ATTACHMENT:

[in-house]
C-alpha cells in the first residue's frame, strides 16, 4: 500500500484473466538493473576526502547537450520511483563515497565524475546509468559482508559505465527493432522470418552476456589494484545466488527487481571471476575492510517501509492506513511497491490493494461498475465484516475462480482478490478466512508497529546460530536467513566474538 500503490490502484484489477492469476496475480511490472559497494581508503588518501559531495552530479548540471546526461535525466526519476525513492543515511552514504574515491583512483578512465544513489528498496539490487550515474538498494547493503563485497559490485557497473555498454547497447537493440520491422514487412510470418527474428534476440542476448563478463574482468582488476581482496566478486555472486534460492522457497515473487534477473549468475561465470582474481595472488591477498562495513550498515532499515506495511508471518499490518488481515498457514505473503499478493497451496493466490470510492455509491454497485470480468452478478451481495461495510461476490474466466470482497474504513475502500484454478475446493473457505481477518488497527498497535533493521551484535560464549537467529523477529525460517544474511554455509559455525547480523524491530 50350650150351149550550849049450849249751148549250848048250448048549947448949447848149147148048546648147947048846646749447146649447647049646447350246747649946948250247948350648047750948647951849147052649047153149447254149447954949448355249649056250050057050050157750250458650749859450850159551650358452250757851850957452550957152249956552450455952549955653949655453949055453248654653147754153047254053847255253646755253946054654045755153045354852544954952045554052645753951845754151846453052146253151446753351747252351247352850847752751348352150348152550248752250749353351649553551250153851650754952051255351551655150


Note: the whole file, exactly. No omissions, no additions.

[in-house]
C-alpha cells in the first residue's frame, strides 16, 4: 500500500484473466538493473576526502547537450520511483563515497565524475546509468559482508559505465527493432522470418552476456589494484545466488527487481571471476575492510517501509492506513511497491490493494461498475465484516475462480482478490478466512508497529546460530536467513566474538 500503490490502484484489477492469476496475480511490472559497494581508503588518501559531495552530479548540471546526461535525466526519476525513492543515511552514504574515491583512483578512465544513489528498496539490487550515474538498494547493503563485497559490485557497473555498454547497447537493440520491422514487412510470418527474428534476440542476448563478463574482468582488476581482496566478486555472486534460492522457497515473487534477473549468475561465470582474481595472488591477498562495513550498515532499515506495511508471518499490518488481515498457514505473503499478493497451496493466490470510492455509491454497485470480468452478478451481495461495510461476490474466466470482497474504513475502500484454478475446493473457505481477518488497527498497535533493521551484535560464549537467529523477529525460517544474511554455509559455525547480523524491530 50350650150351149550550849049450849249751148549250848048250448048549947448949447848149147148048546648147947048846646749447146649447647049646447350246747649946948250247948350648047750948647951849147052649047153149447254149447954949448355249649056250050057050050157750250458650749859450850159551650358452250757851850957452550957152249956552450455952549955653949655453949055453248654653147754153047254053847255253646755253946054654045755153045354852544954952045554052645753951845754151846453052146253151446753351747252351247352850847752751348352150348152550248752250749353351649553551250153851650754952051255351551655150